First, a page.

(How "inferior" is really difficult to know precisely, because to my knowledge the "gold standard" study has never been done. There are quite a few studies which have taken QWERTY typists and retrained them in Dvorak. And there are studies that waited until those retrained typists got up to their previous QWERTY speeds and then pitted them (now Dvorak typists) against existing QWERTY typists. But I've never seen reference to a study that took existing Dvorak typists who have been using that layout for years and retrained them in QWERTY -- probably because such people are incredibly rare, and likely next-to-impossible to find in the modern era of ubiquitous keyboards. 25 years ago we could have done a study like this, since many people wouldn't learn to type until high school or later, but now it may be next-to-impossible to even start training someone who has never spent significant time with a QWERTY keyboard first. And that previous QWERTY exposure will significantly affect "muscle memory" and cognitive load when confronted with a new standard, even after many hours of retraining.)

    • by mjwx ( 966435 ) on Sunday January 24, 2016 @08:31PM (#51363127)

      I 'av ner problem typing zee french on zis keyberd layoot!

      Speak for yourself, I have always found the "snooty" key too far to reach, considering the amount I need that accent when typing French.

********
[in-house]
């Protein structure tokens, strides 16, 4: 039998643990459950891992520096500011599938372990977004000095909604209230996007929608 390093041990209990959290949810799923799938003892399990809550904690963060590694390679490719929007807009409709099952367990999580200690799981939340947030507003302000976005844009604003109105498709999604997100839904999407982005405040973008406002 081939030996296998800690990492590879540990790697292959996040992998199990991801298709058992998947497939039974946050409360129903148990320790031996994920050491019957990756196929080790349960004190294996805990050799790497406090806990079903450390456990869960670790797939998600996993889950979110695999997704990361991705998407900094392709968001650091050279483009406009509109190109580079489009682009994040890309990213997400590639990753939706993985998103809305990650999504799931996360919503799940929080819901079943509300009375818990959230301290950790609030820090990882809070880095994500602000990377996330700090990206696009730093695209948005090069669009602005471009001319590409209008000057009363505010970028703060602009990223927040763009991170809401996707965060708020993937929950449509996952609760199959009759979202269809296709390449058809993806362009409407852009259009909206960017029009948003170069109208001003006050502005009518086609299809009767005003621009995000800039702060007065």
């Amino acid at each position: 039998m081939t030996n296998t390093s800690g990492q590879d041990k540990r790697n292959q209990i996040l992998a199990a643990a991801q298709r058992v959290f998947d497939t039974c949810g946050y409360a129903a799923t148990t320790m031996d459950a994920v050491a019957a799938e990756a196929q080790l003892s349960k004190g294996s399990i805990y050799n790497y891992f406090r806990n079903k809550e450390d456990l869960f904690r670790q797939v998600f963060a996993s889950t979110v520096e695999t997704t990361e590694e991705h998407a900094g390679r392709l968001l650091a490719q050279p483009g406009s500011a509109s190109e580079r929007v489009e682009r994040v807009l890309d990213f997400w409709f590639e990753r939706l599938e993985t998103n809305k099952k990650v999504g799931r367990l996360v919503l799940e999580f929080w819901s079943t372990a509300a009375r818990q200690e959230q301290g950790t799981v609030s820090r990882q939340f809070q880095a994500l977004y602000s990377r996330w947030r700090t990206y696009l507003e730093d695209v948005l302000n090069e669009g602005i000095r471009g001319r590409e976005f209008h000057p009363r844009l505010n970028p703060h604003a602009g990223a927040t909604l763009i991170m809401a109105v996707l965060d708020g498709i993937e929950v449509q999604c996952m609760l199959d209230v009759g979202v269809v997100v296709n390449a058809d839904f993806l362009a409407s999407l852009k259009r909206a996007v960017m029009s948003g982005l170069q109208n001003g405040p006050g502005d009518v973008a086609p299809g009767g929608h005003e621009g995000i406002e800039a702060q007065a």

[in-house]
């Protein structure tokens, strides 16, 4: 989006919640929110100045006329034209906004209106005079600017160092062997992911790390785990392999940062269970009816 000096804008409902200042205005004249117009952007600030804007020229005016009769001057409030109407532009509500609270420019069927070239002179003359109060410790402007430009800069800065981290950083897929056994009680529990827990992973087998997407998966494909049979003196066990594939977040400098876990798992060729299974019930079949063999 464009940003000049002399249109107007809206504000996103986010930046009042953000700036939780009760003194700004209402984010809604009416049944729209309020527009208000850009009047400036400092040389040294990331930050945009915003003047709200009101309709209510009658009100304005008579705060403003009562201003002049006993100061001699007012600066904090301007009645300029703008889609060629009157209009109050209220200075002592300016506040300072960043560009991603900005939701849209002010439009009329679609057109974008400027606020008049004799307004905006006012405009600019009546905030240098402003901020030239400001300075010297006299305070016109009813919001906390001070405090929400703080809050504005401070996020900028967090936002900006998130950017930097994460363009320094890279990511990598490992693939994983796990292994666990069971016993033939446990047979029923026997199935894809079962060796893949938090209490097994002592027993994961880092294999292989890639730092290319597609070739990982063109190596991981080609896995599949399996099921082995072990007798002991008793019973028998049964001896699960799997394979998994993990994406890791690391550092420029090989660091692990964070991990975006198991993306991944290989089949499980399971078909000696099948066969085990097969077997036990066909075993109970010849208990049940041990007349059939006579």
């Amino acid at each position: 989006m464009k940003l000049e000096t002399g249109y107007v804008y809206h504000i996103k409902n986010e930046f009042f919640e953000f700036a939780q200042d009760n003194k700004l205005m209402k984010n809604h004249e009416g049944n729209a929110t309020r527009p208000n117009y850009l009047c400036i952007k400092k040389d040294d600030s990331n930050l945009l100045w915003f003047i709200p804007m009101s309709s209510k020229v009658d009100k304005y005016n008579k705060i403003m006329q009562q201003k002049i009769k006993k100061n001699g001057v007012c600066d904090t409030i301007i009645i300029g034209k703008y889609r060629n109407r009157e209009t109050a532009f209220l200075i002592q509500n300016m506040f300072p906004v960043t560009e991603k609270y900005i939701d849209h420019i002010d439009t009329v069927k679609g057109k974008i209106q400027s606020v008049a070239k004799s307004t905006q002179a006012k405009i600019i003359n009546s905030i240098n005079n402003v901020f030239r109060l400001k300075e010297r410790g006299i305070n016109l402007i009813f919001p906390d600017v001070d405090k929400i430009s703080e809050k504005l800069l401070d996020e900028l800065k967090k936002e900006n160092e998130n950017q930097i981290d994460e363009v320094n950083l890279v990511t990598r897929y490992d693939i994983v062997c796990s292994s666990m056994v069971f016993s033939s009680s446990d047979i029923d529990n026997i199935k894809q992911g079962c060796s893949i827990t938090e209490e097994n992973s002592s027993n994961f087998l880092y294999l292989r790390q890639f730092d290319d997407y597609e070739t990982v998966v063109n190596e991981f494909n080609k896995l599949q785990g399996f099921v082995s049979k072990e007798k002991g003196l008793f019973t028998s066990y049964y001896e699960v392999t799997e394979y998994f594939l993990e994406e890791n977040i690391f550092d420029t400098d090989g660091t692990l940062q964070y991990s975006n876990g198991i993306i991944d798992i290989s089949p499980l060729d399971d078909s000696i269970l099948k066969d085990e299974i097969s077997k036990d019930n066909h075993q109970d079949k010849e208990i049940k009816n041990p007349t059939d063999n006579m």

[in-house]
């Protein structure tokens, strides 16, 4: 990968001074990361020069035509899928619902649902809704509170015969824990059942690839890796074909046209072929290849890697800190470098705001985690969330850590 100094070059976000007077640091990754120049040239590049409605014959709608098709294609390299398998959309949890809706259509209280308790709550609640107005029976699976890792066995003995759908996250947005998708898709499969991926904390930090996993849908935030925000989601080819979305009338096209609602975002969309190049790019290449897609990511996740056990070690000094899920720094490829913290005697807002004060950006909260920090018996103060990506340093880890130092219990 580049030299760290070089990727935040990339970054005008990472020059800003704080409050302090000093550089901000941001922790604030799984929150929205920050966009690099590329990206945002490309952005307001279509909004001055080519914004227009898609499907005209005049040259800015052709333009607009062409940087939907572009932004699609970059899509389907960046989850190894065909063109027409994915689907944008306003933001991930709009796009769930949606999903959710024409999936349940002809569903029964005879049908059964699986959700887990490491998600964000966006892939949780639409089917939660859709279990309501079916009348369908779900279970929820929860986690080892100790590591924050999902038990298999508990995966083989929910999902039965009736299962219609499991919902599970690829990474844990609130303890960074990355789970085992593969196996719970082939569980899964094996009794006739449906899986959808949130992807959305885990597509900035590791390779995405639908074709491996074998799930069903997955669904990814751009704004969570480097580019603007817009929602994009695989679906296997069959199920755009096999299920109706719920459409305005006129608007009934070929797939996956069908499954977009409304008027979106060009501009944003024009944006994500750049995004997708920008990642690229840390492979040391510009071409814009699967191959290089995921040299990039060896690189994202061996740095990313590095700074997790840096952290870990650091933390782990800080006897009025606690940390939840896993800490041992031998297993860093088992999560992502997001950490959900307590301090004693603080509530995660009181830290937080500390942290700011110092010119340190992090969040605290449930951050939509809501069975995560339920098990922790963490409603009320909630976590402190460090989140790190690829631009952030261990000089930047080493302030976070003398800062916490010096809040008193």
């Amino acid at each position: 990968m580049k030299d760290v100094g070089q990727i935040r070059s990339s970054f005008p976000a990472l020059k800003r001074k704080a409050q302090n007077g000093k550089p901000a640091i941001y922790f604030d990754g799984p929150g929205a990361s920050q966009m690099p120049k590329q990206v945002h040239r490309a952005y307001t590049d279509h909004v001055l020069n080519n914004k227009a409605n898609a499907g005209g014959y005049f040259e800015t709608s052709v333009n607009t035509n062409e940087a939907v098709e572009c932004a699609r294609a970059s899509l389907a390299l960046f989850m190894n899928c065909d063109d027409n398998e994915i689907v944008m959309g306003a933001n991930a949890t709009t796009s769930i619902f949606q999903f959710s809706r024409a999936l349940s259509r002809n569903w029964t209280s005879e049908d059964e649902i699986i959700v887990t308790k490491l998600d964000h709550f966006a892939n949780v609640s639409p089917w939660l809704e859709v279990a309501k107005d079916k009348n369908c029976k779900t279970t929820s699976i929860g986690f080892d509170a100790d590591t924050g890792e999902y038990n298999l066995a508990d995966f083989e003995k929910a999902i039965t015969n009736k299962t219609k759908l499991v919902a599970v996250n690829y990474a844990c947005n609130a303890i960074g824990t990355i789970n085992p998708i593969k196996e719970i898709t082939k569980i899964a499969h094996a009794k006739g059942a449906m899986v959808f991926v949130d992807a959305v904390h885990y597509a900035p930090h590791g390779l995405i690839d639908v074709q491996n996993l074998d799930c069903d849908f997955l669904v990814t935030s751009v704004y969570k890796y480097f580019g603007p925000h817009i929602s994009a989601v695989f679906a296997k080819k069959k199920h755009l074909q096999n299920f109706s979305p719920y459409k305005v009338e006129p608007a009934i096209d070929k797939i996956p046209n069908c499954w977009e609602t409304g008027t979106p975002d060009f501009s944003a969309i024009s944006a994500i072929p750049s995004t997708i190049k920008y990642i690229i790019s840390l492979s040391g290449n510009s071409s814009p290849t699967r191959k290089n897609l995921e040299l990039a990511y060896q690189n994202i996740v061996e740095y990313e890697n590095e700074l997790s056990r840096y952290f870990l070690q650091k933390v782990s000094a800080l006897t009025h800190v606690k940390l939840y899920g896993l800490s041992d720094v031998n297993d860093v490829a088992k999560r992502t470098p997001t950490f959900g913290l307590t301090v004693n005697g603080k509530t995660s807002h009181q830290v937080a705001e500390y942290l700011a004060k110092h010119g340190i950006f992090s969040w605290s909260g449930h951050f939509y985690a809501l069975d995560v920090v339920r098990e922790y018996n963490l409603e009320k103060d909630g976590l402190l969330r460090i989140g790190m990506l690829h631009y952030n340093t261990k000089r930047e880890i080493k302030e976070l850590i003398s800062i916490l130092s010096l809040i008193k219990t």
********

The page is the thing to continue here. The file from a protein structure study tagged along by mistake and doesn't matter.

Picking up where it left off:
• by CajunArson ( 465943 ) on Sunday January 24, 2016 @04:27PM (#51362195) Journal

    Look, just take a standard keyboard from Germany, walk down the Champs-Ãlysées with it, and I'm sure the French will surrender to it in a very organized fashion.

    • They still wouldn't be able to type in French on it though.
    • I think it might work better if you send the German keyboard by way of Belgium and Luxembourg.

  • by astro ( 20275 ) on Sunday January 24, 2016 @04:32PM (#51362219) Homepage

    The same problem with inconsistently placed and difficult to reach symbols exists with the German QWERTZ keyboards also. I switched to one when I moved here from USA because the everyday need for ö, ä, ü and ß outweighed the difficulties, but it has taken me ages to get used to coding on it.

    • by fazig ( 2909523 )
      I don't think that you could call it the same problem.
      Sure, the layout is really bad for coding, because of the impractical placement of the bracket symbols. But for writing in the common German or the English language, the layout is rather efficient.